Half of patients have suboptimal response to statins

20 April 2019

Over half of patients who are prescribed statins do not see their cholesterol drop to desired levels within two years, according to research published in the journal Heart.

The National Institute of Health Excellence’s (NICE) guidelines include a target of 40% reduction in low density lipoprotein (LDL) levels for patients using statins.

However, a new study shows that 51% of patients had a suboptimal response after 24 months of treatment. Researchers from the University of Nottingham analysed data from 165,411 patients, with an average age of 62 years, who were prescribed statins between 1990 and 2016.

“These findings contribute to the debate on the effectiveness of statin therapy and highlight the need for personalised medicine in lipid management for patients,” the researchers said.

Interestingly, a higher proportion of those patients who recorded a suboptimal response to stains were prescribed lower doses compared to those who recorded an optimal response.

“Although this study suggests that not everyone who is prescribed statins manages to reduce their cholesterol sufficiently, it doesn’t explain why,” said Metin Avkiran, associate medical director at the British Heart Foundation.“It may be that these people have been prescribed low dose or low potency statins, that they are not taking the medication as prescribed, or that they are not responding well to the type of statins that they have been prescribed.”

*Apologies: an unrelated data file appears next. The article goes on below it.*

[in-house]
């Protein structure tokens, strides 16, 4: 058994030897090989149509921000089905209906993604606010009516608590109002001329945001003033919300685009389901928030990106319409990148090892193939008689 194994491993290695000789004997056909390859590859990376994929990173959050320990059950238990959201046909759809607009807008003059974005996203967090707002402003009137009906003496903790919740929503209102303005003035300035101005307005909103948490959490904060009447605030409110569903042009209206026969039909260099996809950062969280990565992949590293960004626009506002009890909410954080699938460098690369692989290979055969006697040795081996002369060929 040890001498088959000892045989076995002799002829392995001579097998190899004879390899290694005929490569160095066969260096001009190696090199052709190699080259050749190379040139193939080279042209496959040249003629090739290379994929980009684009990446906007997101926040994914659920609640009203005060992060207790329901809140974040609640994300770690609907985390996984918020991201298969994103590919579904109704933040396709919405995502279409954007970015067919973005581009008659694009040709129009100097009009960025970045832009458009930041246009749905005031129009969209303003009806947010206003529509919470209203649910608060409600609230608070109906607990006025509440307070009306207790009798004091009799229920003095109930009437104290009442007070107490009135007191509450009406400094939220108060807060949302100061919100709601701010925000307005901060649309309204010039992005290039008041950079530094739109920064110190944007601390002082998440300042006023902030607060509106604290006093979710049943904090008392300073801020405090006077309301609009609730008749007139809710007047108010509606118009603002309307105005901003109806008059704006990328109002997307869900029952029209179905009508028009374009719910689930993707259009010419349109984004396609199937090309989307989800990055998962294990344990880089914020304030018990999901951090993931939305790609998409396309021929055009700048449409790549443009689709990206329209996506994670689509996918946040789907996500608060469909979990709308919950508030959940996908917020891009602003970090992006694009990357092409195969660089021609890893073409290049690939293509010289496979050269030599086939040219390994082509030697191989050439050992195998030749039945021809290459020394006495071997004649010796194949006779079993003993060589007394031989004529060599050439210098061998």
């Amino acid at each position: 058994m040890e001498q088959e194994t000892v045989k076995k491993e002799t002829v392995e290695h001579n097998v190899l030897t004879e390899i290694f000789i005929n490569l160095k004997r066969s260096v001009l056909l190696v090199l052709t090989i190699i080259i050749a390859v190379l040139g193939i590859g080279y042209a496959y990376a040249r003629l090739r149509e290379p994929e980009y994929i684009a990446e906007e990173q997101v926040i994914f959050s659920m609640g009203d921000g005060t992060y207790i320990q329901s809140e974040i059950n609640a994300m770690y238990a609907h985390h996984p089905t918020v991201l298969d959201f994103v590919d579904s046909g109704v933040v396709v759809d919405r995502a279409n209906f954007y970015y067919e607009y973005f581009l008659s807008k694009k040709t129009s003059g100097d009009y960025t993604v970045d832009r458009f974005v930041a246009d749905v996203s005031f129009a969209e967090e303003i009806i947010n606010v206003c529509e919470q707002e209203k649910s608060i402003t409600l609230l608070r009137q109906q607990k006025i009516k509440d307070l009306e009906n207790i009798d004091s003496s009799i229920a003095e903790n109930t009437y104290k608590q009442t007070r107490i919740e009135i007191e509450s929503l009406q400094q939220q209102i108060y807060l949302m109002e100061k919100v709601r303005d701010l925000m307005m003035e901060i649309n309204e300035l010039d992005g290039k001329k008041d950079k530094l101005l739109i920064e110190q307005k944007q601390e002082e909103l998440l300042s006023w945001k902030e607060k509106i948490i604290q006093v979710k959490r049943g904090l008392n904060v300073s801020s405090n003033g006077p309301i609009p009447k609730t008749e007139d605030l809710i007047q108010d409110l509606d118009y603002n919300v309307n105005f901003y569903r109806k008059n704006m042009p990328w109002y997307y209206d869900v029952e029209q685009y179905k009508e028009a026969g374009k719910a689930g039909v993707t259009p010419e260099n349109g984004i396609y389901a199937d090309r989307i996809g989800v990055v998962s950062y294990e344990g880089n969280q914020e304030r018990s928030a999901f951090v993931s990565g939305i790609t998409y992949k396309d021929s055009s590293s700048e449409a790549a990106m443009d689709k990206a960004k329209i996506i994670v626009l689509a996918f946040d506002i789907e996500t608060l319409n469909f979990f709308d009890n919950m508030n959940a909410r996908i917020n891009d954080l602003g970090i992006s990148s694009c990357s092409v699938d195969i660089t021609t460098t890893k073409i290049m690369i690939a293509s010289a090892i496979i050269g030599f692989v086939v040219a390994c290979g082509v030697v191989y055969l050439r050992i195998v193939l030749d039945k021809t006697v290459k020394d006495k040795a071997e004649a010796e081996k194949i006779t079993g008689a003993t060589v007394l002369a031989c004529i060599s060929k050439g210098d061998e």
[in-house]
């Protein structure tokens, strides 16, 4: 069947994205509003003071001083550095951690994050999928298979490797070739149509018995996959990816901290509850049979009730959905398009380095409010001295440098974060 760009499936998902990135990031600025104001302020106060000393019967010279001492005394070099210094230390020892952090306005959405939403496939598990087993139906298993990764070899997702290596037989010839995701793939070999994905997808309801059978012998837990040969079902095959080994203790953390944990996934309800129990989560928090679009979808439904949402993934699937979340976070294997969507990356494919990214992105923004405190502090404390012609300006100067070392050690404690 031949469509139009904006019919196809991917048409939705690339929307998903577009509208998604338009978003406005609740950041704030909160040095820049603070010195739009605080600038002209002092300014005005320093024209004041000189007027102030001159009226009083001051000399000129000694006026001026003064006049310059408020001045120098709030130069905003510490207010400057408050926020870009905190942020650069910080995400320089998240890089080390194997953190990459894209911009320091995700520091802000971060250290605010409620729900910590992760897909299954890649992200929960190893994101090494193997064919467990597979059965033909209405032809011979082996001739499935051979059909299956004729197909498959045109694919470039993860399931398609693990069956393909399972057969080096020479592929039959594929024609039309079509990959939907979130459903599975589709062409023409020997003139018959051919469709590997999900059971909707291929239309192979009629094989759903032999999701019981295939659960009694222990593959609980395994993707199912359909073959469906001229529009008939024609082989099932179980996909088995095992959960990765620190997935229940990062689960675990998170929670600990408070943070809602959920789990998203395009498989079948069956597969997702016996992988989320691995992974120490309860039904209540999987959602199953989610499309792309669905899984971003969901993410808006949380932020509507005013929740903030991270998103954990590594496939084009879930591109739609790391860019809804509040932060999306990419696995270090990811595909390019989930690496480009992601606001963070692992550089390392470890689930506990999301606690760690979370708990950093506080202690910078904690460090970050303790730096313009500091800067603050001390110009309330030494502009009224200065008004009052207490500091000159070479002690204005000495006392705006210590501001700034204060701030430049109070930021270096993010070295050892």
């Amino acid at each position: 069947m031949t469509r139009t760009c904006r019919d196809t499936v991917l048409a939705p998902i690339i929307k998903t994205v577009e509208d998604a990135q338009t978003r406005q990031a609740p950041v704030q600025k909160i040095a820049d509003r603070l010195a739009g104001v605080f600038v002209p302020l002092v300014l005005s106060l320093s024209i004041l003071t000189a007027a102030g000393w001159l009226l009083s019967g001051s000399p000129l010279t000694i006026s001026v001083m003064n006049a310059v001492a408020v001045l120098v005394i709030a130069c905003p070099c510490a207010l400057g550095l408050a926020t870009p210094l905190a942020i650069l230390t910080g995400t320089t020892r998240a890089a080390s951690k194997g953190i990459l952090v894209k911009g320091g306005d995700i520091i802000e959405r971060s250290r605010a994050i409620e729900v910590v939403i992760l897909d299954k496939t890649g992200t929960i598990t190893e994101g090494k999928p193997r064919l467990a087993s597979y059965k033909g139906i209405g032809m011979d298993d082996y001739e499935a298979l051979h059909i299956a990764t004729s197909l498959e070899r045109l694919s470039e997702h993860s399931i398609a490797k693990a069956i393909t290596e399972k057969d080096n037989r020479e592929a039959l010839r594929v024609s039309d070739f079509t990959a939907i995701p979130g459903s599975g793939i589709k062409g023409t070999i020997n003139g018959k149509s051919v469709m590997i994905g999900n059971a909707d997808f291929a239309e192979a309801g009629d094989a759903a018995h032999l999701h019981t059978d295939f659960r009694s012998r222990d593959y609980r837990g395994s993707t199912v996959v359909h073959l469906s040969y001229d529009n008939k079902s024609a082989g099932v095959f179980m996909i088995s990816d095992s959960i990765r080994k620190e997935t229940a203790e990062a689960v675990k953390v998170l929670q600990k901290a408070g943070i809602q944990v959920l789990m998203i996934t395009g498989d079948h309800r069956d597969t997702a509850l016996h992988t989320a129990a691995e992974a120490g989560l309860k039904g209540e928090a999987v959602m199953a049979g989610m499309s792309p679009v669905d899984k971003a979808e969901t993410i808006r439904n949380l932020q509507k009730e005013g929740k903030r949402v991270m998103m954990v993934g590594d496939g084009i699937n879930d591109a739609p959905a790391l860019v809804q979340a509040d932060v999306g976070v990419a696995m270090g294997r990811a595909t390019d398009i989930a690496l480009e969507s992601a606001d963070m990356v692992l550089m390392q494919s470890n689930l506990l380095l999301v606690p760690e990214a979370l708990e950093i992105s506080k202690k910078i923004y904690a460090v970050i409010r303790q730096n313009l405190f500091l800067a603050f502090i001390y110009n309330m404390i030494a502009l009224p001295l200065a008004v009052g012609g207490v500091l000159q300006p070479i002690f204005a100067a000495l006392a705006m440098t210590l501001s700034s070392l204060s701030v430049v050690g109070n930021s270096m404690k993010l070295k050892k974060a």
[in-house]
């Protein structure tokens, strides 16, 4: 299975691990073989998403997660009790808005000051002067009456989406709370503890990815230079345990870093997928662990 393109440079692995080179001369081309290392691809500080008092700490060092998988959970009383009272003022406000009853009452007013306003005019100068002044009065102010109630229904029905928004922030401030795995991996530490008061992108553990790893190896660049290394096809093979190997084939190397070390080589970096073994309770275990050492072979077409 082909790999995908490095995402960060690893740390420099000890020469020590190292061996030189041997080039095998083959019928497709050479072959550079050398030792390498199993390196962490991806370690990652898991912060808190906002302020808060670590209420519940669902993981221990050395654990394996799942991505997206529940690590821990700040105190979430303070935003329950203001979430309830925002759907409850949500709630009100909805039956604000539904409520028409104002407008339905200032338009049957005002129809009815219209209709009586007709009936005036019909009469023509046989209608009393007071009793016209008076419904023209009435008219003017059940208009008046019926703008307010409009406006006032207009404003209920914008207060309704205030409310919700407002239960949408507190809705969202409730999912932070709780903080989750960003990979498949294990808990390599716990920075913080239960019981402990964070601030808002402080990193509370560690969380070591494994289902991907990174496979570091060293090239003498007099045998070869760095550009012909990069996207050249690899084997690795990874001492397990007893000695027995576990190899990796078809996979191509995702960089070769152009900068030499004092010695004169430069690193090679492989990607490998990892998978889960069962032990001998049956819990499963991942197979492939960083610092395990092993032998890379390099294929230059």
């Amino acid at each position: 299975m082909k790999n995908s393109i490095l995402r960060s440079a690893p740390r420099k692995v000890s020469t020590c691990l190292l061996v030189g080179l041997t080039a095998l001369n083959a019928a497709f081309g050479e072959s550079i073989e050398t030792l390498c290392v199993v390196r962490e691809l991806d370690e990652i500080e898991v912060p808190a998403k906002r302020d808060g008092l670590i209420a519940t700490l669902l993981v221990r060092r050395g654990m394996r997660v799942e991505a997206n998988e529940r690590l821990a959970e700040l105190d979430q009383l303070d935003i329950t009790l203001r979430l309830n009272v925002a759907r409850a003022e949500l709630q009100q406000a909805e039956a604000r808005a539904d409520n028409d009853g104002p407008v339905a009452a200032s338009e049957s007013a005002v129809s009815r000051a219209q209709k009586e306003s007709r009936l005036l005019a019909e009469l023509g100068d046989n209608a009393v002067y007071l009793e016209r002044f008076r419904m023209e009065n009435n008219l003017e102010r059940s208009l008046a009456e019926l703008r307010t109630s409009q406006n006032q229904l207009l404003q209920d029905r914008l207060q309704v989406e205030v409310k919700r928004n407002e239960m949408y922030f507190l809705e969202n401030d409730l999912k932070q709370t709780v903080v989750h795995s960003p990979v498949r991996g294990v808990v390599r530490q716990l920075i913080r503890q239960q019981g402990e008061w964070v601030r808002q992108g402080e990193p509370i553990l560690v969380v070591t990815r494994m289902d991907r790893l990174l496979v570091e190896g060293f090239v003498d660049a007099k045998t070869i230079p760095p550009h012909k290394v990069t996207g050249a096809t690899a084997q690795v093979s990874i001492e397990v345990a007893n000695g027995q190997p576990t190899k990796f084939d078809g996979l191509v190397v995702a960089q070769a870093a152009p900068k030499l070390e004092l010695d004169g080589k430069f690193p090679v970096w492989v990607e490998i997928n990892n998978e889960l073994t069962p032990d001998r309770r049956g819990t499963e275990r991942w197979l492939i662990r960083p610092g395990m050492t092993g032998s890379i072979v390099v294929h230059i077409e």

Healthcare professionals have also warned against taking these findings as evidence that statins are ineffective. “When we prescribe medication, we have to rely on patients to make sure that they take it, both at the recommended dose and for the duration of time that we think will benefit the most,” said Helen Stokes-Lampard, chairwoman of the Royal College of GPs. “There is a substantial body of research showing that statins are safe and effective drugs for most people, and can reduce the risk of heart attacks and stroke, when prescribed appropriately - but controversy remains around their widespread use and their potential side-effects.”



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